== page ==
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Impacts of timber harvest intensity and P fertilizer application on soil P fractions
- Rocha, José Henrique T., Menegale, Marcella L.C., Rodrigues, Marcos, Gonçalves, Jose Leonardo de M., Pavinato, Paulo S., Foltran, Estela Couvre, Harrison, Robert, James, Jason N.
- Forest ecology and management 2019 v.437 pp. 295-303
- Eucalyptus, acid phosphatase, enzyme activity, excretion, fertilizer application, harvesting, inorganic phosphorus, molecular weight, phosphorus fertilizers, plantations, soil, soil organic carbon, stemwood, trees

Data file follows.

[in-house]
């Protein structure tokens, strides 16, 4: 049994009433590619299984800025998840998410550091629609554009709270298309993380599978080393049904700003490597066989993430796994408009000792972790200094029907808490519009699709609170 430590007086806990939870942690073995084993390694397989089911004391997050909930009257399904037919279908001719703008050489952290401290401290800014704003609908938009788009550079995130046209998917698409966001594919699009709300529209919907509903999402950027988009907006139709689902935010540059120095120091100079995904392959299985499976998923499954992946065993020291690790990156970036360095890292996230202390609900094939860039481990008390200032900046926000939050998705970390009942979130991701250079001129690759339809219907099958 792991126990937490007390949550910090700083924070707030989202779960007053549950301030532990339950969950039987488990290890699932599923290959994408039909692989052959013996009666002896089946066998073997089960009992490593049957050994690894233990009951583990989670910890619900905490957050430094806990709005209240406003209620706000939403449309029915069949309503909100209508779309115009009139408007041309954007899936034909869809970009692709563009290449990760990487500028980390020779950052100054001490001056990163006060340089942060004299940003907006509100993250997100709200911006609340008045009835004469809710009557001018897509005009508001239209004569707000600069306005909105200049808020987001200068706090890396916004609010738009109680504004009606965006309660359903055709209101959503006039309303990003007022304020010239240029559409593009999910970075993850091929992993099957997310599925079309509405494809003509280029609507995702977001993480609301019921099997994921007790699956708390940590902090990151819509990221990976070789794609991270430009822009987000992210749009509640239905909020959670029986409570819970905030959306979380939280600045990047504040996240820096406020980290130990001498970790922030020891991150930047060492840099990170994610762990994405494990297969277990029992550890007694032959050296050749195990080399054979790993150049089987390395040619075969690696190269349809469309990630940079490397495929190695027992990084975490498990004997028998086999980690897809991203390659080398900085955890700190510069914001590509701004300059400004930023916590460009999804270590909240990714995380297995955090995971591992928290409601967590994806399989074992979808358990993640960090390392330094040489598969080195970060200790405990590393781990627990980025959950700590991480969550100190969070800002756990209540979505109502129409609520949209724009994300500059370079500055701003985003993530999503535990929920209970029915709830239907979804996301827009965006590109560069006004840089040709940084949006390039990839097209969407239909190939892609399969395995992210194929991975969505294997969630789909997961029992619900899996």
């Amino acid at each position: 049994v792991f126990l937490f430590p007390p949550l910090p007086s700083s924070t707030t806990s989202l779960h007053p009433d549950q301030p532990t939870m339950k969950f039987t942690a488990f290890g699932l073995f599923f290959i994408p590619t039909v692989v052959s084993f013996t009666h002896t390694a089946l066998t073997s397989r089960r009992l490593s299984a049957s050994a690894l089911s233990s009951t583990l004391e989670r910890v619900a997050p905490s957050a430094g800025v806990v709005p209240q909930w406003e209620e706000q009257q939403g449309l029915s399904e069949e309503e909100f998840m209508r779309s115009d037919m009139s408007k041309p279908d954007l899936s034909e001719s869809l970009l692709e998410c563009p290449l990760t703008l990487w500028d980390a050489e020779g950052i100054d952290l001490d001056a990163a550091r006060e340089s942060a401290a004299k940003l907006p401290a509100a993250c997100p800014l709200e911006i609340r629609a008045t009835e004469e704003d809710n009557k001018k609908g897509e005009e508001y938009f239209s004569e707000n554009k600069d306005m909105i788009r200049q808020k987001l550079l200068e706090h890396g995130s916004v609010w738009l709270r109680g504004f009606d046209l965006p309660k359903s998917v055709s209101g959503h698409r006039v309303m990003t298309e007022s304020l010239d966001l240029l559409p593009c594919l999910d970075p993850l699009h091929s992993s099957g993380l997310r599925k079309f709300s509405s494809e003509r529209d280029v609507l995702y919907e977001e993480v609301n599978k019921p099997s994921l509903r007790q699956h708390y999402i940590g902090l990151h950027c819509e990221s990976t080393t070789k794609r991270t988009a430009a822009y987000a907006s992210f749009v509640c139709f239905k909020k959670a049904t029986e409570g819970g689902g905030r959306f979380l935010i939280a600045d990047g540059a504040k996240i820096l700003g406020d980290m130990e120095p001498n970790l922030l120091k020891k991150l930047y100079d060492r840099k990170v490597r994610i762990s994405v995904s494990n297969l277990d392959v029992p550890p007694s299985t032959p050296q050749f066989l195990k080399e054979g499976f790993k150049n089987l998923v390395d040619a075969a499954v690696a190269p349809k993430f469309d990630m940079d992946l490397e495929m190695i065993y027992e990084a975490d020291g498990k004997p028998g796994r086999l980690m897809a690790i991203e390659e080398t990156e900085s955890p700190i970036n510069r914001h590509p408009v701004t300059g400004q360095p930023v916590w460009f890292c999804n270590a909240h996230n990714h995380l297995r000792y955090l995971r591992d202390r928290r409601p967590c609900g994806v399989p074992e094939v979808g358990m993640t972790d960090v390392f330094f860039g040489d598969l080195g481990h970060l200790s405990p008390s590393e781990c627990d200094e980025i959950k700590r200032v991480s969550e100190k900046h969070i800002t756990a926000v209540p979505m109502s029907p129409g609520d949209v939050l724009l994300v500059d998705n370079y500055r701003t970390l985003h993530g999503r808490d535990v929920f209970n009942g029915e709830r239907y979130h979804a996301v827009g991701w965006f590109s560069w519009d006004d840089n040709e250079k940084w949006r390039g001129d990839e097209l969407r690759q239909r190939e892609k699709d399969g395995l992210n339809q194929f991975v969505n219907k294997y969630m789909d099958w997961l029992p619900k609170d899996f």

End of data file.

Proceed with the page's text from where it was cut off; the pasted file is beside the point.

- Research has shown significant effects of timber harvest residue management on soil organic carbon (SOC), but less impact has been observed on the available P pool. The objectives of this study were: (1) to estimate the effects of different timber harvest intensities and P fertilization on soil labile P and P fate over time; and (2) to identify which soil P fractions supply P to Eucalyptus plantations cultivated in soils with low P availability. P fractions were assessed using Hedley’s sequential extraction methodology, which corresponds to differing degrees of soil P lability. Three timber harvest intensities (stemwood only, whole tree and whole tree plus litter) and two levels of P fertilization (0 and 44 kg ha−1 of P) were used. A total of 70% of total soil P was found in a non-labile form in the whole tree plus litter removal treatment, while in the whole tree treatment only 66% was found in this form. Removal of harvesting and litter residues resulted in a 40% reduction in the labile P fraction when compared to stemwood only harvested treatment even with fertilizer application. Acid phosphatase activity, which is crucial in mobilizing P for plant uptake, was 45% higher in soils that did not receive P fertilizer, but it did not resulted in higher concentration of labile P. Timber harvest intensity and P fertilizer application did not influence the soil total P concentration over 12 years of Eucalyptus cultivation. However, there was an increase in non-labile and inorganic P fractions and a reduction of labile and organic P fractions with increasing timber harvest intensity. The organic, moderately labile P fraction was the main source of P to the trees under low P availability conditions. Acid phosphatase and low molecular weight organic acid excretion seem to be important strategies of Eucalyptus species to improve P uptake.